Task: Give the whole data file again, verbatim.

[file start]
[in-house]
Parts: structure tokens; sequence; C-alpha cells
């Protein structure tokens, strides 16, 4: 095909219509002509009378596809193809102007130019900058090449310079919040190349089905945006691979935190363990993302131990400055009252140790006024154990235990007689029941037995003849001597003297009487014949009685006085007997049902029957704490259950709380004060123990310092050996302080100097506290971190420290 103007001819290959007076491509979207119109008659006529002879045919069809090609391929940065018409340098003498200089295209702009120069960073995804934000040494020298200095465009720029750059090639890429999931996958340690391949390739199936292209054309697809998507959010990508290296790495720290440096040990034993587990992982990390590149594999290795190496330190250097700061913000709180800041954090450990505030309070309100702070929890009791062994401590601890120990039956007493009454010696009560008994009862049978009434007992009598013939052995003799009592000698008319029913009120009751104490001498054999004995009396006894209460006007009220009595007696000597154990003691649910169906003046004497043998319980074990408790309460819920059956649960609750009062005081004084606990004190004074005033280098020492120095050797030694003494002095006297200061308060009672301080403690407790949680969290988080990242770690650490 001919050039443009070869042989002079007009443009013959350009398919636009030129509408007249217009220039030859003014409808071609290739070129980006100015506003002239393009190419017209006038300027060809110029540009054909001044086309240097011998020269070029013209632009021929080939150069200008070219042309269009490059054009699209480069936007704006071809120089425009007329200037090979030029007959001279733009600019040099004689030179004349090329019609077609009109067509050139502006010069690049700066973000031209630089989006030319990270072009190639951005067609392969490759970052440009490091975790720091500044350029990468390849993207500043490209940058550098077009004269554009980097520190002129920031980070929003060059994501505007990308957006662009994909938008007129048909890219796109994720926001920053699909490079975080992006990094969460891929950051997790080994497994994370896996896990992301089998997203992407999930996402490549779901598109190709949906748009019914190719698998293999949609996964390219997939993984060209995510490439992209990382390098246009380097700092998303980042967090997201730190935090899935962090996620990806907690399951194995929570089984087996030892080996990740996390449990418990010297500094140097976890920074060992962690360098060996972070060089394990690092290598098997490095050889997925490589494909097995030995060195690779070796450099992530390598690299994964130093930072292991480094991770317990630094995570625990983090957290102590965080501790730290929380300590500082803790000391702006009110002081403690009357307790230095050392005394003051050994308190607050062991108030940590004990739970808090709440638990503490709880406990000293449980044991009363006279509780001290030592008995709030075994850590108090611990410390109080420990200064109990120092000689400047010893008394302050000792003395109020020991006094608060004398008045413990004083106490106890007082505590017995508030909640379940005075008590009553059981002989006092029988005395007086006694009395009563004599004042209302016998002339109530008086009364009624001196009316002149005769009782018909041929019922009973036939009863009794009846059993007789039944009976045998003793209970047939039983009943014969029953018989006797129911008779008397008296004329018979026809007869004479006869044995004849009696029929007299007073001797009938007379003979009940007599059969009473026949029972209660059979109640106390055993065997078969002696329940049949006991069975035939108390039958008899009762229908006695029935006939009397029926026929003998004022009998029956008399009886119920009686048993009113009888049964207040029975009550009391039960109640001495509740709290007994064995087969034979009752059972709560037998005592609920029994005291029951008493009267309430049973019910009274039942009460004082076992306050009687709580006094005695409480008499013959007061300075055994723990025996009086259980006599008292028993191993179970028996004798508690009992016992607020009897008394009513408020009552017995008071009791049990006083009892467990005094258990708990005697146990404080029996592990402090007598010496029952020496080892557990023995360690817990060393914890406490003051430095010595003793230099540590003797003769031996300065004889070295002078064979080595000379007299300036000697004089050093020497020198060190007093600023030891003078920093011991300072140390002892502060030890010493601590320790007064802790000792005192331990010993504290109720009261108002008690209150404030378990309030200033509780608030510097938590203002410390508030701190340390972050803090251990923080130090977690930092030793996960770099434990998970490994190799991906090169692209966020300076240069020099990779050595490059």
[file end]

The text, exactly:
[in-house]
Parts: structure tokens; sequence; C-alpha cells
């Protein structure tokens, strides 16, 4: 095909219509002509009378596809193809102007130019900058090449310079919040190349089905945006691979935190363990993302131990400055009252140790006024154990235990007689029941037995003849001597003297009487014949009685006085007997049902029957704490259950709380004060123990310092050996302080100097506290971190420290 103007001819290959007076491509979207119109008659006529002879045919069809090609391929940065018409340098003498200089295209702009120069960073995804934000040494020298200095465009720029750059090639890429999931996958340690391949390739199936292209054309697809998507959010990508290296790495720290440096040990034993587990992982990390590149594999290795190496330190250097700061913000709180800041954090450990505030309070309100702070929890009791062994401590601890120990039956007493009454010696009560008994009862049978009434007992009598013939052995003799009592000698008319029913009120009751104490001498054999004995009396006894209460006007009220009595007696000597154990003691649910169906003046004497043998319980074990408790309460819920059956649960609750009062005081004084606990004190004074005033280098020492120095050797030694003494002095006297200061308060009672301080403690407790949680969290988080990242770690650490 001919050039443009070869042989002079007009443009013959350009398919636009030129509408007249217009220039030859003014409808071609290739070129980006100015506003002239393009190419017209006038300027060809110029540009054909001044086309240097011998020269070029013209632009021929080939150069200008070219042309269009490059054009699209480069936007704006071809120089425009007329200037090979030029007959001279733009600019040099004689030179004349090329019609077609009109067509050139502006010069690049700066973000031209630089989006030319990270072009190639951005067609392969490759970052440009490091975790720091500044350029990468390849993207500043490209940058550098077009004269554009980097520190002129920031980070929003060059994501505007990308957006662009994909938008007129048909890219796109994720926001920053699909490079975080992006990094969460891929950051997790080994497994994370896996896990992301089998997203992407999930996402490549779901598109190709949906748009019914190719698998293999949609996964390219997939993984060209995510490439992209990382390098246009380097700092998303980042967090997201730190935090899935962090996620990806907690399951194995929570089984087996030892080996990740996390449990418990010297500094140097976890920074060992962690360098060996972070060089394990690092290598098997490095050889997925490589494909097995030995060195690779070796450099992530390598690299994964130093930072292991480094991770317990630094995570625990983090957290102590965080501790730290929380300590500082803790000391702006009110002081403690009357307790230095050392005394003051050994308190607050062991108030940590004990739970808090709440638990503490709880406990000293449980044991009363006279509780001290030592008995709030075994850590108090611990410390109080420990200064109990120092000689400047010893008394302050000792003395109020020991006094608060004398008045413990004083106490106890007082505590017995508030909640379940005075008590009553059981002989006092029988005395007086006694009395009563004599004042209302016998002339109530008086009364009624001196009316002149005769009782018909041929019922009973036939009863009794009846059993007789039944009976045998003793209970047939039983009943014969029953018989006797129911008779008397008296004329018979026809007869004479006869044995004849009696029929007299007073001797009938007379003979009940007599059969009473026949029972209660059979109640106390055993065997078969002696329940049949006991069975035939108390039958008899009762229908006695029935006939009397029926026929003998004022009998029956008399009886119920009686048993009113009888049964207040029975009550009391039960109640001495509740709290007994064995087969034979009752059972709560037998005592609920029994005291029951008493009267309430049973019910009274039942009460004082076992306050009687709580006094005695409480008499013959007061300075055994723990025996009086259980006599008292028993191993179970028996004798508690009992016992607020009897008394009513408020009552017995008071009791049990006083009892467990005094258990708990005697146990404080029996592990402090007598010496029952020496080892557990023995360690817990060393914890406490003051430095010595003793230099540590003797003769031996300065004889070295002078064979080595000379007299300036000697004089050093020497020198060190007093600023030891003078920093011991300072140390002892502060030890010493601590320790007064802790000792005192331990010993504290109720009261108002008690209150404030378990309030200033509780608030510097938590203002410390508030701190340390972050803090251990923080130090977690930092030793996960770099434990998970490994190799991906090169692209966020300076240069020099990779050595490059």